Acting
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  • Aspiring Broadcast Journalists Learn the Ropes with Colonel Jack Jacobs at MSNBC/NBC Studios

    Veterans and Active Duty military students from New York Film Academy and local New York City community colleges were hosted by Colonel Jack Jacobs, Chair of NYFA Veteran Advancement Program, at the famed 30 Rock Studios in New York City to explore career paths in television news and media outlets with a guided tour of one of the most watched news outlets in the United States — MSNBC/NBC. Colonel Jacobs is one of this nation’s most highly decorated service members; his valor in the Vietnam War led to his being a recipient of the Medal of Honor. Colonel Jacobs is currently the on-air military analyst at MSNBC/NBC.

    broadcast journalism

    NYFA students tour MSNBC/NBC studios

    Led through the historic hallways of NBC studios, students interested in careers in television were introduced to the fast-paced world of 24-hour news production by Colonel Jacobs, who offered insights to the next generation of aspiring television producers about the ins-and-outs of a dynamic and evolving business.

    Attendees received a behind the scenes look at the various newsrooms and studio sets for such iconic television shows as the “Today Show,” “NBC Nightly News,” “Morning Joe,” “AM Joy, and” “The Rachel Maddow Show”. The visit included a glimpse of the famed “Saturday Night Live” studios.

    “Now is the best time to be involved in television, in media in general,” lauded the Colonel. “Content is king. There are an increasing number of distributors out there; Amazon, Hulu, Netflix and they all need content!”

    His words did not fall on deaf ears as the veteran students in attendance were eager to learn as much as they could about careers in television—embracing previously unexplored opportunities that match the skills they honed at the New York Film Academy.

    “When you dream about working in film and television and you have no idea what the first step is–sometimes all you need is just to be in the same room with the people that do it, to see it with your own eyes. This makes that dream tangible, something real that you can touch, something that you can reach out and grab. It makes it obtainable,” remarked André Morissette, NYFA BFA Acting for Film student and veteran of the U.S. Air Force.

    April 6, 2017 • Acting, Veterans • Views: 1823

  • NYFA Alumna Wins Best Supporting Actress Award and More

    tasteDanielle Kronenberg is a British actress who currently lives in Los Angeles. She started her training at a very young age at a prestigious full time children’s drama school in London and made her West End debut at nine — the same year she won an award at the London Film Festival. She then went on to star in a number of commercials for the UK and the US.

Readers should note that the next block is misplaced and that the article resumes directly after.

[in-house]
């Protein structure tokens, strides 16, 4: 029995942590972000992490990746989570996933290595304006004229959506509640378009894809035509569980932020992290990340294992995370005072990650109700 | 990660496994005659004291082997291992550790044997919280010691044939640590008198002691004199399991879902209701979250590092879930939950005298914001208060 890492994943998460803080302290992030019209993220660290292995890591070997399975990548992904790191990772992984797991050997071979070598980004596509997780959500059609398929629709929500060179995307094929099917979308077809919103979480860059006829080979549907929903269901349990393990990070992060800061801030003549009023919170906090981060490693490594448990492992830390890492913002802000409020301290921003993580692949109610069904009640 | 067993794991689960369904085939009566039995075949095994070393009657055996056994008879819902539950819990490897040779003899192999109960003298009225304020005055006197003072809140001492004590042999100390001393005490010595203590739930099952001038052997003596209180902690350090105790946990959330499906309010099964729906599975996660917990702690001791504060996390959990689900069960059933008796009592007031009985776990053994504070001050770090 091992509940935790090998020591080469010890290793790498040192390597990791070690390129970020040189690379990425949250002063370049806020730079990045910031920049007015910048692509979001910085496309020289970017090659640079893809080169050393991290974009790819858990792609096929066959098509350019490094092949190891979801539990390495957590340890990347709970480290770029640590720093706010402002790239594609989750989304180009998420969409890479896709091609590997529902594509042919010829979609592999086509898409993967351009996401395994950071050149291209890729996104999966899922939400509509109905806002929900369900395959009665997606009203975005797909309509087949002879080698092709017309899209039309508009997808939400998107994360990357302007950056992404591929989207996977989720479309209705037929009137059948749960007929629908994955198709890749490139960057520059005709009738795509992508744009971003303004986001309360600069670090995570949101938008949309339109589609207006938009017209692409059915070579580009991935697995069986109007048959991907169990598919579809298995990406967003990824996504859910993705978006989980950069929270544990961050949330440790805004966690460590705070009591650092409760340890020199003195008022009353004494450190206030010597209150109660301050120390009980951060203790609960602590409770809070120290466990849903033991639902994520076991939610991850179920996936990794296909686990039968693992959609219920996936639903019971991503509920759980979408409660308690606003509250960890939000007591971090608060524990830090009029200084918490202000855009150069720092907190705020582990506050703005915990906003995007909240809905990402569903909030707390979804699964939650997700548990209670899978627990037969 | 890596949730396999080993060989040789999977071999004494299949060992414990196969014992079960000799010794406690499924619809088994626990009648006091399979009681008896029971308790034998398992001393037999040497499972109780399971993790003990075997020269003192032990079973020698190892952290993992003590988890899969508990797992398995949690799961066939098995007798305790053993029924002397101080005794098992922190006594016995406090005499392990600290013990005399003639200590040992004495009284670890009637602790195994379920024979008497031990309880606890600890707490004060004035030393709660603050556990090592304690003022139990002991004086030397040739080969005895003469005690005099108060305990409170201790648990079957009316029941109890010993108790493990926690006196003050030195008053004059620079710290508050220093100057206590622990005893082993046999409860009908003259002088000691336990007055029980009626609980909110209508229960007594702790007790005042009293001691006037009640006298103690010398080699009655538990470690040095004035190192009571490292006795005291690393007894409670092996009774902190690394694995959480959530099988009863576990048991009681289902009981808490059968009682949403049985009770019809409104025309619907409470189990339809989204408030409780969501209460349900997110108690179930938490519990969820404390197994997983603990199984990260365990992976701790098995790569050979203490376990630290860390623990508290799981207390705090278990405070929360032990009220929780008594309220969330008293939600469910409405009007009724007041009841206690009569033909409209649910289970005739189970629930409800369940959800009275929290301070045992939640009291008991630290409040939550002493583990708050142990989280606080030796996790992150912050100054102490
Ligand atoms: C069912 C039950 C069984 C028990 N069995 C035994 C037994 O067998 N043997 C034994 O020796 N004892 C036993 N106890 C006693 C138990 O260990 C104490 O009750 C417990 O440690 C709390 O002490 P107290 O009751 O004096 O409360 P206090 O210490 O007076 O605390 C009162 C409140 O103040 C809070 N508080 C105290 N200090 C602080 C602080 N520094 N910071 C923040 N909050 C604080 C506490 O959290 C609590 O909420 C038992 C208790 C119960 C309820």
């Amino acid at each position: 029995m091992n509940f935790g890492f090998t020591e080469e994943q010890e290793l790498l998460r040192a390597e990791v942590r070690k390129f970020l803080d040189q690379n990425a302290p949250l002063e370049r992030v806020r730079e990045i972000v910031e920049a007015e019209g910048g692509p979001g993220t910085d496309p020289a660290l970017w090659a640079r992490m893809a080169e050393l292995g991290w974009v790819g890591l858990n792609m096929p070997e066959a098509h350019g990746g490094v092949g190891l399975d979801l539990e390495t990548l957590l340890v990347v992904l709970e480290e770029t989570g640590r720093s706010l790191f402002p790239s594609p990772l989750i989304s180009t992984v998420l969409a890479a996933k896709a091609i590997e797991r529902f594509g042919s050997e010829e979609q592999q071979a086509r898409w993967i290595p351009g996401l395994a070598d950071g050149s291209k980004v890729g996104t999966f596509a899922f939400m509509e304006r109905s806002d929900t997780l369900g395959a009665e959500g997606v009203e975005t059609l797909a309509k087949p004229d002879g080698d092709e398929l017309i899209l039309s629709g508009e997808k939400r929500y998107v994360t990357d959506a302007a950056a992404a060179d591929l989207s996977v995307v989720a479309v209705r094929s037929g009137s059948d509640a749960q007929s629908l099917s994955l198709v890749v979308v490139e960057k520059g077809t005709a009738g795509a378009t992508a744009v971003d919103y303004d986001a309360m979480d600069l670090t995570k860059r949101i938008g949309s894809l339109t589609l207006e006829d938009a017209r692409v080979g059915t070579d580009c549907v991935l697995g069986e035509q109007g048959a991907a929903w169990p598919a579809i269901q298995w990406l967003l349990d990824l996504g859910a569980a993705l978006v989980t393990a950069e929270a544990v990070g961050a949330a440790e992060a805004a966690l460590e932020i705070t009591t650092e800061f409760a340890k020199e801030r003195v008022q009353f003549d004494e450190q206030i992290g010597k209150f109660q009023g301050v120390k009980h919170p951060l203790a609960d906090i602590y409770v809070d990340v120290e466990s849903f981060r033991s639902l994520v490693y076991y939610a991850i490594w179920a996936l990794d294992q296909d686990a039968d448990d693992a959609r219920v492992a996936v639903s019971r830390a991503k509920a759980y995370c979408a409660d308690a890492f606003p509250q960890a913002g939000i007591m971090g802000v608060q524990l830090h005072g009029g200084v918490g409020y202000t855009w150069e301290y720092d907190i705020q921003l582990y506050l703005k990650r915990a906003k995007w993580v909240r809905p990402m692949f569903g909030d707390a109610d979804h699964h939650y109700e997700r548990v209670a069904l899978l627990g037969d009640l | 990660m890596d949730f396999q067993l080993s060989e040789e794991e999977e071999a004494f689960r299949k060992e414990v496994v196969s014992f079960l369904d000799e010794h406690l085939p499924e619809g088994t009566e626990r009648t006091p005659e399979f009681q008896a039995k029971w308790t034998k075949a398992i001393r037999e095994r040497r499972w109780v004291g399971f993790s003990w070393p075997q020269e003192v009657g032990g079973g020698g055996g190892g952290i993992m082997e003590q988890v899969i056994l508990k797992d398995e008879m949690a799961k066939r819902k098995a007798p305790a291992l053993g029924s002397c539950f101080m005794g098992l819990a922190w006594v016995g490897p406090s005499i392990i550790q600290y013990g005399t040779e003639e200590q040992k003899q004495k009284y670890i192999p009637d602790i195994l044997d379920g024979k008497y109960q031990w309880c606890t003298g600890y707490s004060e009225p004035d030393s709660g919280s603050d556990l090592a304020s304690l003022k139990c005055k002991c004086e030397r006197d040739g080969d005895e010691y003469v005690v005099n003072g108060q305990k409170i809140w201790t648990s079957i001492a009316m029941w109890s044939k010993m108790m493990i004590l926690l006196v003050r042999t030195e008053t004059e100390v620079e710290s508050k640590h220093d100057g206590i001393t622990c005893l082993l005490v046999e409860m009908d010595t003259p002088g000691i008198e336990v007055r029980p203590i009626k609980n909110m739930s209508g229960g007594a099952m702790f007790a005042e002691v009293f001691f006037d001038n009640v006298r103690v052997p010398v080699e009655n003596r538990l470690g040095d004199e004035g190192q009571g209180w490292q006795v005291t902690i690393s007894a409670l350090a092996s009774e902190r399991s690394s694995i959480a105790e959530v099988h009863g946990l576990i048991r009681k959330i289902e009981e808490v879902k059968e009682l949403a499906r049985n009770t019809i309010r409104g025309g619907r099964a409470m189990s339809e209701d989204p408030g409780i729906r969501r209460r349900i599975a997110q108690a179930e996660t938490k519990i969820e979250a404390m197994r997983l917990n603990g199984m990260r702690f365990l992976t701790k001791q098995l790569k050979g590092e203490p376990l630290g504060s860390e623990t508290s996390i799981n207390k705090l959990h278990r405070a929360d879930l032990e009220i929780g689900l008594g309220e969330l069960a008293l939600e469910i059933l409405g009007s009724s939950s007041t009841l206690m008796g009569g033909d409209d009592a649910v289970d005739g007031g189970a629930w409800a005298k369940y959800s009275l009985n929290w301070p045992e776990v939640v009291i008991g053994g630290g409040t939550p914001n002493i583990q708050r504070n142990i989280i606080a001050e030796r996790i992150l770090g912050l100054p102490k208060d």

Since living in the US, and graduating from the Acting for Film program at the New York Film Academy, Kronenberg has starred in many independent films and a children’s web-series, which she produced. She’s also co-created and produced two of her own films, one of which, “Canvas,” won two awards for producing and the other, “Taste,” won three producing awards and two best supporting actress awards thus far.

    “I think going to NYFA was one of the best years of my training,” said Kronenberg. “I got to study with some great teachers, and I’ve stayed in touch with them too. Also, being part of the NYFA networking circle is pretty incredible. I can now call upon friends and say ‘Hey, I have an idea, let’s shoot something,’ and I know I’ll have a whole team to shoot with. A truly priceless experience.”

    “Taste,” which awarded her a Best Supporting Actress Award, is about a bulimic model who moves to NY to pursue her modeling career, but the secret that she’s harboring comes to the surface and cannot be contained once she meets Evan, a manipulative, successful fashion photographer who has a habit of controlling her muses.

    The writer of the film, Jay Palmieri Jr., who’s also a NYFA graduate, approached Kronenberg after starring in his film. “He said he wanted to collaborate on an LGBT film together as we’re both in that world,” recalls Kronenberg. “So we came up with a story and decided to produce it together. Jay wrote the role of ‘Evan’ for me, as he said he wanted to see me play a very dark emotional character. I’m so glad he did as it was my most challenging role. I’m not like Evan at all, so to play her was a lot of fun. I think the most challenging part was to really get into the head of Evan, and to start thinking like her. She’s totally dark and twisted. I found myself staying in character for most of the shoot, which was also fun.”

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    Kronenberg plays Evan, a fashion photographer in NY who has very manipulative ways. “Evan is the type of woman who doesn’t take no for an answer,” says Kronenberg. “She’s highly successful and has many models falling at her feet in the hopes of getting a big shoot.”

    “Taste” is currently in 15 festivals and counting. It’s streaming on digitalboxoffice.tv — where you can rate the film as well (5 popcorns all the way).

    Kronenberg is now working on two LGBT films and a romantic drama, each of which she will be producing and starring.

    April 4, 2017 • Acting, Student and Alumni Spotlights • Views: 2045

  • MFA Acting for Film Grad Jongman Kim Appears in Judd Apatow’s “Love”

    After being picked up for a third season on Netflix, Judd Apatow’s romantic comedy series, “Love,” continues to grow in popularity. The series reflects the complicated dating life of millennials living in Los Angeles. In the second season of the show, the main character, Gus, played by creator Paul Rust, winds up working on set with an erratic movie director from Korea, whose name is Victor. The actor, Jongman Kim, happens to be an alumnus from the New York Film Academy’s MFA Acting for Film Degree Program.